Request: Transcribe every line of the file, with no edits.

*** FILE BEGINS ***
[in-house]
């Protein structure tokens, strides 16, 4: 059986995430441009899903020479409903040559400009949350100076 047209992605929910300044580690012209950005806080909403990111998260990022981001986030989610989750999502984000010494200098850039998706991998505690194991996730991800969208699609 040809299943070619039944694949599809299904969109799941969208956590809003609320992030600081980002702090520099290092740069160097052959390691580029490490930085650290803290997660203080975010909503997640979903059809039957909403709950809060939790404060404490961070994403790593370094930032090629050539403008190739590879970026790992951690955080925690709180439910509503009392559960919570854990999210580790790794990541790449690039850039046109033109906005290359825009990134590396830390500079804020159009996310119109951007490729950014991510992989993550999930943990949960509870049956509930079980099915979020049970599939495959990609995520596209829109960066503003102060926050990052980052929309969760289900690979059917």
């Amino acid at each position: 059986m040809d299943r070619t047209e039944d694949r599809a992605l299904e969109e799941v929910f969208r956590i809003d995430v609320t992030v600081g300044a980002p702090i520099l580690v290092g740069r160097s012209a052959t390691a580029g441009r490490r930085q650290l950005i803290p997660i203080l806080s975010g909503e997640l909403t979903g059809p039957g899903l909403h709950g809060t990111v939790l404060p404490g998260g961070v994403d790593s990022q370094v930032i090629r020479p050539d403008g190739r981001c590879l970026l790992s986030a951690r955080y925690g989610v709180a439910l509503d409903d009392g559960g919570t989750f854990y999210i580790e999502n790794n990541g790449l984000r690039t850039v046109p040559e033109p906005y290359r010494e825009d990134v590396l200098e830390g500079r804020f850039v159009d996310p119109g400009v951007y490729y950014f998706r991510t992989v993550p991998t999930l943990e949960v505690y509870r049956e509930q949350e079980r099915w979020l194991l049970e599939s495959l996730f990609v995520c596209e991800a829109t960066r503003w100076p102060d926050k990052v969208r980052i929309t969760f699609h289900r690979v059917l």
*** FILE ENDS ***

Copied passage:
[in-house]
């Protein structure tokens, strides 16, 4: 059986995430441009899903020479409903040559400009949350100076 047209992605929910300044580690012209950005806080909403990111998260990022981001986030989610989750999502984000010494200098850039998706991998505690194991996730991800969208699609 040809299943070619039944694949599809299904969109799941969208956590809003609320992030600081980002702090520099290092740069160097052959390691580029490490930085650290803290997660203080975010909503997640979903059809039957909403709950809060939790404060404490961070994403790593370094930032090629050539403008190739590879970026790992951690955080925690709180439910509503009392559960919570854990999210580790790794990541790449690039850039046109033109906005290359825009990134590396830390500079804020159009996310119109951007490729950014991510992989993550999930943990949960509870049956509930079980099915979020049970599939495959990609995520596209829109960066503003102060926050990052980052929309969760289900690979059917």
């Amino acid at each position: 059986m040809d299943r070619t047209e039944d694949r599809a992605l299904e969109e799941v929910f969208r956590i809003d995430v609320t992030v600081g300044a980002p702090i520099l580690v290092g740069r160097s012209a052959t390691a580029g441009r490490r930085q650290l950005i803290p997660i203080l806080s975010g909503e997640l909403t979903g059809p039957g899903l909403h709950g809060t990111v939790l404060p404490g998260g961070v994403d790593s990022q370094v930032i090629r020479p050539d403008g190739r981001c590879l970026l790992s986030a951690r955080y925690g989610v709180a439910l509503d409903d009392g559960g919570t989750f854990y999210i580790e999502n790794n990541g790449l984000r690039t850039v046109p040559e033109p906005y290359r010494e825009d990134v590396l200098e830390g500079r804020f850039v159009d996310p119109g400009v951007y490729y950014f998706r991510t992989v993550p991998t999930l943990e949960v505690y509870r049956e509930q949350e079980r099915w979020l194991l049970e599939s495959l996730f990609v995520c596209e991800a829109t960066r503003w100076p102060d926050k990052v969208r980052i929309t969760f699609h289900r690979v059917l």